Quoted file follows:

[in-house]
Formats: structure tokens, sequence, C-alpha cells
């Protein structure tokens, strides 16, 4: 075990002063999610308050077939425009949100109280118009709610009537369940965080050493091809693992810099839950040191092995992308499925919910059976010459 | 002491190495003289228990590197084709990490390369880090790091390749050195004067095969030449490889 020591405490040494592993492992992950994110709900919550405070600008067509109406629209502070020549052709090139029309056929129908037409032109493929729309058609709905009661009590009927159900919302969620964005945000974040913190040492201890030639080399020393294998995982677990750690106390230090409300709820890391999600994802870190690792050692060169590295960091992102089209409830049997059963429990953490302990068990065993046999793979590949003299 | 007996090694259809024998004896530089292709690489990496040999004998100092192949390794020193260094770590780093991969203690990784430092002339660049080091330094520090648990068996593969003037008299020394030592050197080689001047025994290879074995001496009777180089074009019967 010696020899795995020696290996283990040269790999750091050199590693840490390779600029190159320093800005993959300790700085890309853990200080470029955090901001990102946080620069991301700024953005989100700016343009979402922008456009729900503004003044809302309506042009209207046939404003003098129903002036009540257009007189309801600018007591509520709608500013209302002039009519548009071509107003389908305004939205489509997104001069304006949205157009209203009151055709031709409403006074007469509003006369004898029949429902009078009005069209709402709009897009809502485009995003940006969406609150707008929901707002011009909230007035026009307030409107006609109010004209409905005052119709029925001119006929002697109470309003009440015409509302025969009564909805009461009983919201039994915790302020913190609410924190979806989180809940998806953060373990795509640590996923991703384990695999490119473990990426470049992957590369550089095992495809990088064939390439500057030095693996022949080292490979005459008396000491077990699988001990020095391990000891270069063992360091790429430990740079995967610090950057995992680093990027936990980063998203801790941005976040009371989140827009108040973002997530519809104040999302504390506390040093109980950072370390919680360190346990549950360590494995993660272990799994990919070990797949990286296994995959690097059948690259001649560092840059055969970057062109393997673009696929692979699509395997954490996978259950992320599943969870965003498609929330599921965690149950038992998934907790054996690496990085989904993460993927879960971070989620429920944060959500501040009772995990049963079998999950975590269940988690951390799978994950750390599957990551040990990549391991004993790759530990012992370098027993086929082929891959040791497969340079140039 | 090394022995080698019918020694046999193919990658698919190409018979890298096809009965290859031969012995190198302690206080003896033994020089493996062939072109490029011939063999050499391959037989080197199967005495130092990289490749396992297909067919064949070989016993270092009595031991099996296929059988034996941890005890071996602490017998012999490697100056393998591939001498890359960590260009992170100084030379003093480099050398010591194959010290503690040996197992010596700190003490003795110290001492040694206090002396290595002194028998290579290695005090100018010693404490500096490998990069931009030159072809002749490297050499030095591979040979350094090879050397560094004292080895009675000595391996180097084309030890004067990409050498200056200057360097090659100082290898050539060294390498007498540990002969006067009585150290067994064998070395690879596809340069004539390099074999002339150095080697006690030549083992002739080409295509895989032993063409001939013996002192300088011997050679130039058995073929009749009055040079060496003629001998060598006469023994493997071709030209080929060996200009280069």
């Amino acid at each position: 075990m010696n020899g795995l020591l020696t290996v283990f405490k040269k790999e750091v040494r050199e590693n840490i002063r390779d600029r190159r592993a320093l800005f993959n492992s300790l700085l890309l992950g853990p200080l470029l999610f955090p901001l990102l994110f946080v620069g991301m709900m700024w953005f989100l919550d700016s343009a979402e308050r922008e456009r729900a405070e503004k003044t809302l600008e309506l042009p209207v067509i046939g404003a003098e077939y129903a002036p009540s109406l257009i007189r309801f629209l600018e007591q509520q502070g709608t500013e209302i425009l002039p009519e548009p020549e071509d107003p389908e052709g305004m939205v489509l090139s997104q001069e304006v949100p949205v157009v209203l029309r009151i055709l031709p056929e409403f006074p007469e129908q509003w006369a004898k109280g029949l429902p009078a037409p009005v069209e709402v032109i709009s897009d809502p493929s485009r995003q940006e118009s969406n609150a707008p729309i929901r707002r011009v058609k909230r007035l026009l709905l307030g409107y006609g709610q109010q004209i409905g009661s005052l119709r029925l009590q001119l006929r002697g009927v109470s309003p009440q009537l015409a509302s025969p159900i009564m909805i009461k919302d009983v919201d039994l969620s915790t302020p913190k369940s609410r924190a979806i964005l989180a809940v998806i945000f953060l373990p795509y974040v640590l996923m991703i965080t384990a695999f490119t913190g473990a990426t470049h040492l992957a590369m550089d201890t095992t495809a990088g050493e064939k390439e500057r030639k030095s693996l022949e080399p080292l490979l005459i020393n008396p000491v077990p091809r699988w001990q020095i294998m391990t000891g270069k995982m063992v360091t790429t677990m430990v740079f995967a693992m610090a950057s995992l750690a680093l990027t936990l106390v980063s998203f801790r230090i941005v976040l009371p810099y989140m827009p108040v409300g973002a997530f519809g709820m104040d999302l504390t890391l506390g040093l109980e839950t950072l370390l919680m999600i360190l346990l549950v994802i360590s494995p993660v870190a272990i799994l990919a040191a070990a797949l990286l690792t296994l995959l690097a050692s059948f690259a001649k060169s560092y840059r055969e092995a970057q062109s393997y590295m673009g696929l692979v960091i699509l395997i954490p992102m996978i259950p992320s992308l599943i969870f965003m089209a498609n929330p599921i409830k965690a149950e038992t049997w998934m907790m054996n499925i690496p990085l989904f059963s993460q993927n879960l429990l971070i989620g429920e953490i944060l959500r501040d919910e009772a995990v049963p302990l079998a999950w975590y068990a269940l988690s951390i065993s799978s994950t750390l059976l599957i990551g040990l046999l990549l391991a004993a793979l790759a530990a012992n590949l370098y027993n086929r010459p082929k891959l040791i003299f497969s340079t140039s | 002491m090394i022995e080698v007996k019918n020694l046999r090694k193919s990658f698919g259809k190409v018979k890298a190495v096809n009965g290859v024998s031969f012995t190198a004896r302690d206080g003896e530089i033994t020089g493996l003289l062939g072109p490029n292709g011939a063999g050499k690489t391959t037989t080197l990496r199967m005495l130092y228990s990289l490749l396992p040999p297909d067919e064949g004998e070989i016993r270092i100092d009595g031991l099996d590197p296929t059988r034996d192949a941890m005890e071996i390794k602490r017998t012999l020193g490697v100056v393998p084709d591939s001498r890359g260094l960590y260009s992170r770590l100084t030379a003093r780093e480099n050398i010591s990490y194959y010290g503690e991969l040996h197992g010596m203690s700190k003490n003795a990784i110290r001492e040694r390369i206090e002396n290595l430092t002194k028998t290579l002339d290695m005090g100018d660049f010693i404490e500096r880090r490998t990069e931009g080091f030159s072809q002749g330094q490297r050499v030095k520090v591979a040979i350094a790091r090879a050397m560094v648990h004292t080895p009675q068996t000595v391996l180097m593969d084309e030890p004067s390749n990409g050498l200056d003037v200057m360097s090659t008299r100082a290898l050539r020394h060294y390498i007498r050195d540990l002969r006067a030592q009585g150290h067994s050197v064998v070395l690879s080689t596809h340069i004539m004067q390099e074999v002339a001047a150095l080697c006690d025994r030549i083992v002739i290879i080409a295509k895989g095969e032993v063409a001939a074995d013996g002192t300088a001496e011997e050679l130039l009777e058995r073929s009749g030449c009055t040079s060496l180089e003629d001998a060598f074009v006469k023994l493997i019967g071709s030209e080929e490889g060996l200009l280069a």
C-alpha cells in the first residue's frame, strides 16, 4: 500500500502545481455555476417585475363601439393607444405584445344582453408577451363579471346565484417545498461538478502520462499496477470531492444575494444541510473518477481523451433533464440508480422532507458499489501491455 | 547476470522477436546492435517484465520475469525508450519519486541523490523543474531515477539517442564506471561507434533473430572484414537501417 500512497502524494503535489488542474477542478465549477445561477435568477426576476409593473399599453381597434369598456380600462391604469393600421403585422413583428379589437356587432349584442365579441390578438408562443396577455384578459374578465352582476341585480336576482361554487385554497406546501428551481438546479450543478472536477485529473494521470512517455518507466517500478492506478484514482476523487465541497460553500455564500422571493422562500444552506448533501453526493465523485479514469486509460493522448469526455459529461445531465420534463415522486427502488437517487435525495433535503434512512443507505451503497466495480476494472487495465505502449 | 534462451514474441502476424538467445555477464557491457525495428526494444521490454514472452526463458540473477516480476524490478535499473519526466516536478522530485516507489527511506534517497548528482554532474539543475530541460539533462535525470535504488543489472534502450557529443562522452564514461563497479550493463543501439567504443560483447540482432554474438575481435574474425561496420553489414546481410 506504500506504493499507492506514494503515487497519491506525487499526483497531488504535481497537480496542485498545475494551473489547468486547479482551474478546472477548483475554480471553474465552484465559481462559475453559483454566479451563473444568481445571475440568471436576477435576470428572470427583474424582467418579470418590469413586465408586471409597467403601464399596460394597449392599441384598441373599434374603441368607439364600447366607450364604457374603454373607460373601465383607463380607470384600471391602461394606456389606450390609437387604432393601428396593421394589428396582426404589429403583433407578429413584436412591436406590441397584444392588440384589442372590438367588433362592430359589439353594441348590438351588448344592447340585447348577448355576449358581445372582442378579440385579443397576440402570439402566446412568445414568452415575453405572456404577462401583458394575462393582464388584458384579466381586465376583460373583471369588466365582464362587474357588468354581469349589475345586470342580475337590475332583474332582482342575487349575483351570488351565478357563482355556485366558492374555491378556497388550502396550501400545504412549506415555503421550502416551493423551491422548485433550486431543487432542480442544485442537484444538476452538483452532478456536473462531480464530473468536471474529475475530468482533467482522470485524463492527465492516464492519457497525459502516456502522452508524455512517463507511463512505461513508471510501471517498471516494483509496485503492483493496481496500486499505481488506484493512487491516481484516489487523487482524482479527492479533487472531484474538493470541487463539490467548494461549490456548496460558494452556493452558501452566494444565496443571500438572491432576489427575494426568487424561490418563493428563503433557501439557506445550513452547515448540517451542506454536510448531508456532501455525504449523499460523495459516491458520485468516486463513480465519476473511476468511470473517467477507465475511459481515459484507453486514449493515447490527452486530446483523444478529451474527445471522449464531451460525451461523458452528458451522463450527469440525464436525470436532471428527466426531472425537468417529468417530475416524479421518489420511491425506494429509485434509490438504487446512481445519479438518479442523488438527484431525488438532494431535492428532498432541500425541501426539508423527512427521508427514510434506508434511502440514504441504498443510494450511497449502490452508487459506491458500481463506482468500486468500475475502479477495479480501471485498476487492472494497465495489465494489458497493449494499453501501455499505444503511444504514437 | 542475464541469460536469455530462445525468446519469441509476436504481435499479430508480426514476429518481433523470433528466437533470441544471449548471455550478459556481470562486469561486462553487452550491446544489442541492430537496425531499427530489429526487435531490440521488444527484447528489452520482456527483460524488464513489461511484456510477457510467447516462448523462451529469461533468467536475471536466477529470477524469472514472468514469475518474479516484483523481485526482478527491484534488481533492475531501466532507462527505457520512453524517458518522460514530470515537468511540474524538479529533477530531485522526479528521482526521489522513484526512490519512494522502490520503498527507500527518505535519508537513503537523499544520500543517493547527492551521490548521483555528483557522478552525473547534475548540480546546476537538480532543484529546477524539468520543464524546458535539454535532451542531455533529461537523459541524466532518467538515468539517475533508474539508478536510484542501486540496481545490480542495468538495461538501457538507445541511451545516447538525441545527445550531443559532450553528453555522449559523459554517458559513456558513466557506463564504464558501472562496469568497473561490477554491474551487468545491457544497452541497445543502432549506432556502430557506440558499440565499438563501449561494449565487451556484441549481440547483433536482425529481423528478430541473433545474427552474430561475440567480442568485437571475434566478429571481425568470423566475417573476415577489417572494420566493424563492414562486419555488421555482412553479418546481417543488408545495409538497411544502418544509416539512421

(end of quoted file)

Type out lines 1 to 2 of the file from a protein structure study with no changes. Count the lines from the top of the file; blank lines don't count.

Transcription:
[in-house]
Formats: structure tokens, sequence, C-alpha cells